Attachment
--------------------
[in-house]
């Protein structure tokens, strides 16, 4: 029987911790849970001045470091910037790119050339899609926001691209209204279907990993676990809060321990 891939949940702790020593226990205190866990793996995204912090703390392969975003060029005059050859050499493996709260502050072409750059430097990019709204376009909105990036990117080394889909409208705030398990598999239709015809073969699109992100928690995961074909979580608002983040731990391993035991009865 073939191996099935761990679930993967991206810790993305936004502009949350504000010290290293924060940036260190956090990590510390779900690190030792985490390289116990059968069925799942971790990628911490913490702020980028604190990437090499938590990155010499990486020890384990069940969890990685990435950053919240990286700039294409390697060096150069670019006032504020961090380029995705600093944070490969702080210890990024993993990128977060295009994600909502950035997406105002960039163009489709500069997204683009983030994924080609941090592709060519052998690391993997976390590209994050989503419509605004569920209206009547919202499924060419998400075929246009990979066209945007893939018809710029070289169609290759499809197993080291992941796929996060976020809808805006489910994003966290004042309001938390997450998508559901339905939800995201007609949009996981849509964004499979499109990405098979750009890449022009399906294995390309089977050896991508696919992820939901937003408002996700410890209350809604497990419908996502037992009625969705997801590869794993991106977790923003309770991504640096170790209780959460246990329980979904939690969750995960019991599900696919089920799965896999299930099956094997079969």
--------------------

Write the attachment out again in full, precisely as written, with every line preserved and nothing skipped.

[in-house]
């Protein structure tokens, strides 16, 4: 029987911790849970001045470091910037790119050339899609926001691209209204279907990993676990809060321990 891939949940702790020593226990205190866990793996995204912090703390392969975003060029005059050859050499493996709260502050072409750059430097990019709204376009909105990036990117080394889909409208705030398990598999239709015809073969699109992100928690995961074909979580608002983040731990391993035991009865 073939191996099935761990679930993967991206810790993305936004502009949350504000010290290293924060940036260190956090990590510390779900690190030792985490390289116990059968069925799942971790990628911490913490702020980028604190990437090499938590990155010499990486020890384990069940969890990685990435950053919240990286700039294409390697060096150069670019006032504020961090380029995705600093944070490969702080210890990024993993990128977060295009994600909502950035997406105002960039163009489709500069997204683009983030994924080609941090592709060519052998690391993997976390590209994050989503419509605004569920209206009547919202499924060419998400075929246009990979066209945007893939018809710029070289169609290759499809197993080291992941796929996060976020809808805006489910994003966290004042309001938390997450998508559901339905939800995201007609949009996981849509964004499979499109990405098979750009890449022009399906294995390309089977050896991508696919992820939901937003408002996700410890209350809604497990419908996502037992009625969705997801590869794993991106977790923003309770991504640096170790209780959460246990329980979904939690969750995960019991599900696919089920799965896999299930099956094997079969």